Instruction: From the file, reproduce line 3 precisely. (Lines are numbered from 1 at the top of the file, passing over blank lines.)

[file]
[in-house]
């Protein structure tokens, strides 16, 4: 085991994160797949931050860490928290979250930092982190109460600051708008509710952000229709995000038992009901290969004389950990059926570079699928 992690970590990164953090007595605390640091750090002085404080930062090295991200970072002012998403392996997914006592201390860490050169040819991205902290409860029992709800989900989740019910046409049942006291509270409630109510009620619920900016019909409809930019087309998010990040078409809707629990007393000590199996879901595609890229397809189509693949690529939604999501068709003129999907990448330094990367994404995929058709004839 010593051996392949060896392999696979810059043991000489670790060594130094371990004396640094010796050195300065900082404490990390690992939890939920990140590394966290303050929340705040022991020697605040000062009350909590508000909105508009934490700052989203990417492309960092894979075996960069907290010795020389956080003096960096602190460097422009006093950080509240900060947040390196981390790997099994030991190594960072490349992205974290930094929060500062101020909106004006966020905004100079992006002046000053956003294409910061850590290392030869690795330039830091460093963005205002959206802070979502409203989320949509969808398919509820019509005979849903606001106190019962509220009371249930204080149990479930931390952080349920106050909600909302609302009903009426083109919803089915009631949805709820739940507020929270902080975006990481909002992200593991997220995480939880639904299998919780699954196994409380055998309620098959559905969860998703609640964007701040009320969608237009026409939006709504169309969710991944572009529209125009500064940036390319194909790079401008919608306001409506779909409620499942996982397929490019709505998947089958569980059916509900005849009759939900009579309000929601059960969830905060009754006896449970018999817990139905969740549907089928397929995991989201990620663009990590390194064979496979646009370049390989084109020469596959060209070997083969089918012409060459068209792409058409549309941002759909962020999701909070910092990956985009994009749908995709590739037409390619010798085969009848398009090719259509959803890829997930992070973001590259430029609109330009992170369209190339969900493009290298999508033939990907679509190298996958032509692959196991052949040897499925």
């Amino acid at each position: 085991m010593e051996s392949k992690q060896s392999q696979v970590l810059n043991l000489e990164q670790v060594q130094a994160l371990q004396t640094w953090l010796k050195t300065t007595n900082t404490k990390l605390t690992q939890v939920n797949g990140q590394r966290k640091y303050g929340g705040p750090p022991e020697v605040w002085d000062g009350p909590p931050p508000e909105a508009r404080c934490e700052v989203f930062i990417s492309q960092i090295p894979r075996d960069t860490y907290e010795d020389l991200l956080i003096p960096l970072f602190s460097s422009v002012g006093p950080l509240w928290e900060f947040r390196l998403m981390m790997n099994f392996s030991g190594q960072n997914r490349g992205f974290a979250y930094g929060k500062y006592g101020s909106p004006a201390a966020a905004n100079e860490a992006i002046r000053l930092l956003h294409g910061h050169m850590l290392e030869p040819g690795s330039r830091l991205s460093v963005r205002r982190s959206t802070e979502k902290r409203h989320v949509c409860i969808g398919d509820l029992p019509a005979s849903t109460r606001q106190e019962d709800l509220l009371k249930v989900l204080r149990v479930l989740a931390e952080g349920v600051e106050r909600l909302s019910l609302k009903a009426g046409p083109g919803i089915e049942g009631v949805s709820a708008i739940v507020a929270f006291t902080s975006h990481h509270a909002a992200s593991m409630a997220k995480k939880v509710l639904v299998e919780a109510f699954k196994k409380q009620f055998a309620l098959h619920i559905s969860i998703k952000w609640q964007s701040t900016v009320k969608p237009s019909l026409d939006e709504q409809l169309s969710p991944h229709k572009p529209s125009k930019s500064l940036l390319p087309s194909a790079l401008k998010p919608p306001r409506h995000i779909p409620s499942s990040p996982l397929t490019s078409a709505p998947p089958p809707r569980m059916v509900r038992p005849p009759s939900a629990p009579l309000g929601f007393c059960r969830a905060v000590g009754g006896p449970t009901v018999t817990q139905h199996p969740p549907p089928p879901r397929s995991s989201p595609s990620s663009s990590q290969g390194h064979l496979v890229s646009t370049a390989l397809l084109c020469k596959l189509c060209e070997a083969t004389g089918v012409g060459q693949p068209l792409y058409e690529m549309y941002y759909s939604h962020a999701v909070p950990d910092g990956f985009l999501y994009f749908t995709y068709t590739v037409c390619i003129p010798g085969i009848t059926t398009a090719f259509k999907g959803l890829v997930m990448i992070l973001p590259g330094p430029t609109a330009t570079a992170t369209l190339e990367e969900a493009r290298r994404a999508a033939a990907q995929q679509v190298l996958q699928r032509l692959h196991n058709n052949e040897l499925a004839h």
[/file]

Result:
């Amino acid at each position: 085991m010593e051996s392949k992690q060896s392999q696979v970590l810059n043991l000489e990164q670790v060594q130094a994160l371990q004396t640094w953090l010796k050195t300065t007595n900082t404490k990390l605390t690992q939890v939920n797949g990140q590394r966290k640091y303050g929340g705040p750090p022991e020697v605040w002085d000062g009350p909590p931050p508000e909105a508009r404080c934490e700052v989203f930062i990417s492309q960092i090295p894979r075996d960069t860490y907290e010795d020389l991200l956080i003096p960096l970072f602190s460097s422009v002012g006093p950080l509240w928290e900060f947040r390196l998403m981390m790997n099994f392996s030991g190594q960072n997914r490349g992205f974290a979250y930094g929060k500062y006592g101020s909106p004006a201390a966020a905004n100079e860490a992006i002046r000053l930092l956003h294409g910061h050169m850590l290392e030869p040819g690795s330039r830091l991205s460093v963005r205002r982190s959206t802070e979502k902290r409203h989320v949509c409860i969808g398919d509820l029992p019509a005979s849903t109460r606001q106190e019962d709800l509220l009371k249930v989900l204080r149990v479930l989740a931390e952080g349920v600051e106050r909600l909302s019910l609302k009903a009426g046409p083109g919803i089915e049942g009631v949805s709820a708008i739940v507020a929270f006291t902080s975006h990481h509270a909002a992200s593991m409630a997220k995480k939880v509710l639904v299998e919780a109510f699954k196994k409380q009620f055998a309620l098959h619920i559905s969860i998703k952000w609640q964007s701040t900016v009320k969608p237009s019909l026409d939006e709504q409809l169309s969710p991944h229709k572009p529209s125009k930019s500064l940036l390319p087309s194909a790079l401008k998010p919608p306001r409506h995000i779909p409620s499942s990040p996982l397929t490019s078409a709505p998947p089958p809707r569980m059916v509900r038992p005849p009759s939900a629990p009579l309000g929601f007393c059960r969830a905060v000590g009754g006896p449970t009901v018999t817990q139905h199996p969740p549907p089928p879901r397929s995991s989201p595609s990620s663009s990590q290969g390194h064979l496979v890229s646009t370049a390989l397809l084109c020469k596959l189509c060209e070997a083969t004389g089918v012409g060459q693949p068209l792409y058409e690529m549309y941002y759909s939604h962020a999701v909070p950990d910092g990956f985009l999501y994009f749908t995709y068709t590739v037409c390619i003129p010798g085969i009848t059926t398009a090719f259509k999907g959803l890829v997930m990448i992070l973001p590259g330094p430029t609109a330009t570079a992170t369209l190339e990367e969900a493009r290298r994404a999508a033939a990907q995929q679509v190298l996958q699928r032509l692959h196991n058709n052949e040897l499925a004839h």